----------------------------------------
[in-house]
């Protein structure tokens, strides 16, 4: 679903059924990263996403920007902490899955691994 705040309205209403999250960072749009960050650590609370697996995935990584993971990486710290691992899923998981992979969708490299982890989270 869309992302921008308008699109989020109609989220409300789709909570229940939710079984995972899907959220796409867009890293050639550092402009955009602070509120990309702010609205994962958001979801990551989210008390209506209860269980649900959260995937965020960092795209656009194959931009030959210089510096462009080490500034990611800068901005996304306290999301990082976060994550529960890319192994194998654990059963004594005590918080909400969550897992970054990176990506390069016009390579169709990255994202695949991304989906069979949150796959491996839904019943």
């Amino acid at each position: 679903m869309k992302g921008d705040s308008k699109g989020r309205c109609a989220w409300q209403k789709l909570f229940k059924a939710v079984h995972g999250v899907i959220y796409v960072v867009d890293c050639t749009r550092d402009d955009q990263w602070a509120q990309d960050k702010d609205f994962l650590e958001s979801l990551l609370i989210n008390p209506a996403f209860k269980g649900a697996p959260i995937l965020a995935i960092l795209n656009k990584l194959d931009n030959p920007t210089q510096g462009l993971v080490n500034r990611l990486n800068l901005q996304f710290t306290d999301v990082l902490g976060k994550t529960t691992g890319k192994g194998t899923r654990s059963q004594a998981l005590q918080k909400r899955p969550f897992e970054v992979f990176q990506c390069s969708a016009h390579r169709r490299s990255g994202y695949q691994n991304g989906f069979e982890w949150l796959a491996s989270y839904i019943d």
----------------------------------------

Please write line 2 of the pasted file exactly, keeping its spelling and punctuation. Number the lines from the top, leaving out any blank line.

């Protein structure tokens, strides 16, 4: 679903059924990263996403920007902490899955691994 705040309205209403999250960072749009960050650590609370697996995935990584993971990486710290691992899923998981992979969708490299982890989270 869309992302921008308008699109989020109609989220409300789709909570229940939710079984995972899907959220796409867009890293050639550092402009955009602070509120990309702010609205994962958001979801990551989210008390209506209860269980649900959260995937965020960092795209656009194959931009030959210089510096462009080490500034990611800068901005996304306290999301990082976060994550529960890319192994194998654990059963004594005590918080909400969550897992970054990176990506390069016009390579169709990255994202695949991304989906069979949150796959491996839904019943």